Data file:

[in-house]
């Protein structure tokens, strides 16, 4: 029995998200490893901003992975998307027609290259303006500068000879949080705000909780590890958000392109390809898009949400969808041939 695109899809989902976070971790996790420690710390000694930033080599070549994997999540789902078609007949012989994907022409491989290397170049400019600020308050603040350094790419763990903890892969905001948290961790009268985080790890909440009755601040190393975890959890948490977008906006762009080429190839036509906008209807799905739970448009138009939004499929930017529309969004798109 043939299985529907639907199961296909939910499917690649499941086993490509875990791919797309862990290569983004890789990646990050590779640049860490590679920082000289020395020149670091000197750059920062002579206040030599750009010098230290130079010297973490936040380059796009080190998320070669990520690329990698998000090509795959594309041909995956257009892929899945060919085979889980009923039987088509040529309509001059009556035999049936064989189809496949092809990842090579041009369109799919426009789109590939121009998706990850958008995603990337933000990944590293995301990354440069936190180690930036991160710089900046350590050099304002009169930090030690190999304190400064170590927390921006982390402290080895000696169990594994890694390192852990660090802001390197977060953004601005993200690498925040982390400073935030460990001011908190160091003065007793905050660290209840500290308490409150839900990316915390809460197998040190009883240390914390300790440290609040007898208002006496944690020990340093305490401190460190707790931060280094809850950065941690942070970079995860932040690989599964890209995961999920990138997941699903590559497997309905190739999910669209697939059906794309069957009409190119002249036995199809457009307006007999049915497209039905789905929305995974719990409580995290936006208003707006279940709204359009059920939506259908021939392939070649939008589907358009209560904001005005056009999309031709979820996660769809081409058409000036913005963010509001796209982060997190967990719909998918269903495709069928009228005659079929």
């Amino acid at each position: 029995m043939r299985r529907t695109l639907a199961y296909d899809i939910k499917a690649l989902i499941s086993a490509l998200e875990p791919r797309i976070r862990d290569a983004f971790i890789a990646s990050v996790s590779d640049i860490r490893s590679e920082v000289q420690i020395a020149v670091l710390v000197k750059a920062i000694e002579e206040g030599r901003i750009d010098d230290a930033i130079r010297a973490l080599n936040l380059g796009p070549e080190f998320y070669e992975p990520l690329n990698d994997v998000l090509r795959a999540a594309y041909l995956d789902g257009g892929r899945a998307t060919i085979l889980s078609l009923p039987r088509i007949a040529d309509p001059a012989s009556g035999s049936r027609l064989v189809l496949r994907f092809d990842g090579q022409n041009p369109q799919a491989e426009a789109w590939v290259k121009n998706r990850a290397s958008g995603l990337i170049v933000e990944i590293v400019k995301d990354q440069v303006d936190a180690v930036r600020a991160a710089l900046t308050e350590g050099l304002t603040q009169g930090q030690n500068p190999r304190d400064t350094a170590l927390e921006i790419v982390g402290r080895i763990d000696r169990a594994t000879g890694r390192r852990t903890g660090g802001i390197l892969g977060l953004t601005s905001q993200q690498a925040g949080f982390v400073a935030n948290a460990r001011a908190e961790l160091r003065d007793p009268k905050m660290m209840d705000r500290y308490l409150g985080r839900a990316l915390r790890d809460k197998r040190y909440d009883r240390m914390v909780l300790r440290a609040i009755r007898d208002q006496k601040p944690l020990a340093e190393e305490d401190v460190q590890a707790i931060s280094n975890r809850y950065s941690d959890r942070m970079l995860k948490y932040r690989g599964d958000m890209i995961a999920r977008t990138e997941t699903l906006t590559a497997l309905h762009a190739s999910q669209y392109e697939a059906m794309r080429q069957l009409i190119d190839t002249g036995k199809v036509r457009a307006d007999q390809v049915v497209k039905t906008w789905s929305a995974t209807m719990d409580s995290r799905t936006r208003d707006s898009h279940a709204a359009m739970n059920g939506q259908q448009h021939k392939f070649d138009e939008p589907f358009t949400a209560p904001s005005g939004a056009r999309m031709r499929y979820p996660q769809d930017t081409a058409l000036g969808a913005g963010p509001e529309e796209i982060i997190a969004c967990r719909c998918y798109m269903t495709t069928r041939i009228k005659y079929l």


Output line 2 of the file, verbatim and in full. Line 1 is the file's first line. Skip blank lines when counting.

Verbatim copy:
């Protein structure tokens, strides 16, 4: 029995998200490893901003992975998307027609290259303006500068000879949080705000909780590890958000392109390809898009949400969808041939 695109899809989902976070971790996790420690710390000694930033080599070549994997999540789902078609007949012989994907022409491989290397170049400019600020308050603040350094790419763990903890892969905001948290961790009268985080790890909440009755601040190393975890959890948490977008906006762009080429190839036509906008209807799905739970448009138009939004499929930017529309969004798109 043939299985529907639907199961296909939910499917690649499941086993490509875990791919797309862990290569983004890789990646990050590779640049860490590679920082000289020395020149670091000197750059920062002579206040030599750009010098230290130079010297973490936040380059796009080190998320070669990520690329990698998000090509795959594309041909995956257009892929899945060919085979889980009923039987088509040529309509001059009556035999049936064989189809496949092809990842090579041009369109799919426009789109590939121009998706990850958008995603990337933000990944590293995301990354440069936190180690930036991160710089900046350590050099304002009169930090030690190999304190400064170590927390921006982390402290080895000696169990594994890694390192852990660090802001390197977060953004601005993200690498925040982390400073935030460990001011908190160091003065007793905050660290209840500290308490409150839900990316915390809460197998040190009883240390914390300790440290609040007898208002006496944690020990340093305490401190460190707790931060280094809850950065941690942070970079995860932040690989599964890209995961999920990138997941699903590559497997309905190739999910669209697939059906794309069957009409190119002249036995199809457009307006007999049915497209039905789905929305995974719990409580995290936006208003707006279940709204359009059920939506259908021939392939070649939008589907358009209560904001005005056009999309031709979820996660769809081409058409000036913005963010509001796209982060997190967990719909998918269903495709069928009228005659079929």